Former Hampstead home of King Constantine II of Greece, sold by Glentree; venue for luminaries and glitterati, including the Late Princess Diana and her two Princes

 

Former Hampstead home of King Constantine II of Greece, sold by Glentree; venue for luminaries and glitterati, including the Late Princess Diana and her two Princes

Glentree Estates

Former Hampstead home of King Constantine II of Greece, sold by Glentree; venue for luminaries and glitterati, including the Late Princess Diana and her two Princes

Not all is lost with Covid-19. Jonathan Wein at Glentree, has been cracking open the ouzo in celebration of the sale of ex-King Constantine II of Greece’s former London ‘palace’ in Hampstead Garden Suburb which, despite the lockdown, managed to sell for over £6million.

There is a pleasing dramatic flourish to the story, since originally the King bought the property in the early 70s, from the serial entrepreneur, Bob Tanner – joint founder of Glentree International – for the princely sum of £325,000, at the time.

In keeping with the usual Greek penchant for understated elegance (cf: the Acropolis, Parthenon, etc.) the King spurned the gaudy, show-off super-mansions of The Bishops Avenue and plumped for this leafy backwater. Interestingly enough, the price he paid was not far off the other iconic addresses further up the property stratosphere.

Residential Velcro for the great

Hampstead Garden Suburb has been the residential Velcro for the great, the good (and not-so-good), minor royalty, ‘slebs’ and titans of industry for over 50 years. Cross Whitestone Pond in Hampstead and you enter a surreal, bucolic fairy-tale world, complete with red telephone boxes and village greens.

Not surprisingly, the architectural integrity is jealously guarded by a mixture of Barnet, the Suburb Trust and, as if this were not enough, any listed property is protected by English Heritage.

Any external architectural changes would have to go through the Byzantine mangle in order to process them, but on the other hand, it does preserve and enshrine the aspirations of the original founder, Dame Henrietta Barnett. Her vision at the turn of the last century was an enclave where paupers and princes can wave to each other across the garden fence. Today you can buy a cottage for £500,000 or a veritable palace for £100million, separated by just a few yards.

The external elevations of the ex-King’s house reflect the Lutyens, Arts and Crafts charm and sensibility of the Suburb; the show-stopper of the property and its USP, is the manicured rear garden, which stretches to approximately 0.8 acres and looks out over the 90-acre Heath extension, giving an impression of endless semi-rural horizon.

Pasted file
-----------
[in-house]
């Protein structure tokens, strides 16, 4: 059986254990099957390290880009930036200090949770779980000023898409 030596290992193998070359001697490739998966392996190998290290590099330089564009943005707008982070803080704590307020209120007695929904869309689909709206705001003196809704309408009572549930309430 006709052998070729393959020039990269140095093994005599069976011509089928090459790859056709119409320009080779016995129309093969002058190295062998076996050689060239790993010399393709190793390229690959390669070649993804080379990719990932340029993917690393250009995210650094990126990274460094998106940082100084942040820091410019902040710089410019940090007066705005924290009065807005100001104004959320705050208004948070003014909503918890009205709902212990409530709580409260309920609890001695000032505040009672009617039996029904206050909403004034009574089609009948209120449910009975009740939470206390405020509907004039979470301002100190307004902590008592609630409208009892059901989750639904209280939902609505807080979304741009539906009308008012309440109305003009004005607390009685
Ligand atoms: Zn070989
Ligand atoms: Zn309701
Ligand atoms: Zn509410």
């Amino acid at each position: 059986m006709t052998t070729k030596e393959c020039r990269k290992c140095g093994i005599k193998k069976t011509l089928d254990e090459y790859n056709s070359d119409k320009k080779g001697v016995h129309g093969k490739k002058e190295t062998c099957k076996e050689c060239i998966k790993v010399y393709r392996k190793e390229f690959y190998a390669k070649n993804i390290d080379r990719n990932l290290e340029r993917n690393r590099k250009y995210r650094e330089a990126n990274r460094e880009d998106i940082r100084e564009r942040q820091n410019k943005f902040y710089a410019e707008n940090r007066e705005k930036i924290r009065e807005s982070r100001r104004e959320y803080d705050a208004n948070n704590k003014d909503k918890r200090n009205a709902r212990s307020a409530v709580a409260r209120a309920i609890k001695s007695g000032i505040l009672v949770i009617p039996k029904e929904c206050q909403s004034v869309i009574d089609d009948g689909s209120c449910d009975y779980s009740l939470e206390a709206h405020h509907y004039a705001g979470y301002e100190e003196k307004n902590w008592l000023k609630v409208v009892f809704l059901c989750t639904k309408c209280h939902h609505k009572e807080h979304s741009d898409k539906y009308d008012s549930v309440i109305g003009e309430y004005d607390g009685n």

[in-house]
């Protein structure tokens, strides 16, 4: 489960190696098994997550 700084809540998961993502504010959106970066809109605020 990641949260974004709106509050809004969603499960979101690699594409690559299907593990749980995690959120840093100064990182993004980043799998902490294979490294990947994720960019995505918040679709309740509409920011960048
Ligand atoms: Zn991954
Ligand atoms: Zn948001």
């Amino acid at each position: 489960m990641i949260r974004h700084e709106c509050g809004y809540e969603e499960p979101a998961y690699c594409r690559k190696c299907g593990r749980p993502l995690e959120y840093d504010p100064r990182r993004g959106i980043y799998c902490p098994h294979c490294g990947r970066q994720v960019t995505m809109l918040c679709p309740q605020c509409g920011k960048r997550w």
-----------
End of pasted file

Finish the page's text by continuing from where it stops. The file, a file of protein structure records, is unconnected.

No space issue

Space was never an issue in this residence, which stretches to more than 9,500ft² – which was just as well, since the royal Greek lifestyle was typified by a burgeoning family entourage, with a glittering social network and army of domestic staff, to attend to their needs. Hence, the 13 (yes, you read that correctly) bedroom suites, where a small army could be very easily lost.

Even in the most rarefied circles, it would be difficult to surpass the illustrious ‘A’ list guests at one of the many functions, which were held in the property. Oh what a joy it would have been for anyone to be a ‘fly on the wall’ at some of those events. Regular visitors to this aristocratic haven of bourgeoisie included Princess Diana and the Princes, William and Harry, who were often seen neatly buckled-up in the rear seats of her open-top Audi.

Endless limousines with their upper-class cargo would trundle through the bosky hamlet, presumably looking for a cross between Buckingham Palace and The Temple of Athena. They must have been surprised by its architectural modesty when entering the drive, which was typical of the pro-rustic splendour of the Suburb. The cliché about not judging a book by its cover held true though, since the interior epitomised luxurious understated refinement.

My experience with Greek families is that their taste is even more restrained than our homegrown aristocracy. They favour a much more traditional, typically British designer influence, such as Colefax and Fowler rather than aspire to the ‘shrines to avarice’ created by some of the latest bling-addicted, gaudy designers.

Not 400yards away and awash with newly minted petro-dollars, King Khalid of Saudi Arabia bought ten palaces in The Bishops Avenue, during the mid-70s. However, the Greek King rejected this type of overt opulence, for the sensible reason that his country was roiling in socialist revolution and all vestiges of monarchic symbolism were ‘apagorevmeno’ (forbidden).

As time, the great healer, plays its part, I understand that there has now been a rapprochement with the Greek government and as the ex-King missed his homeland, he has been allowed to repatriate his family to seek rest and repose in the privacy of more exotic climes on one of the Mediterranean islands. So, all is forgiven – at least for the moment – in that part of the world.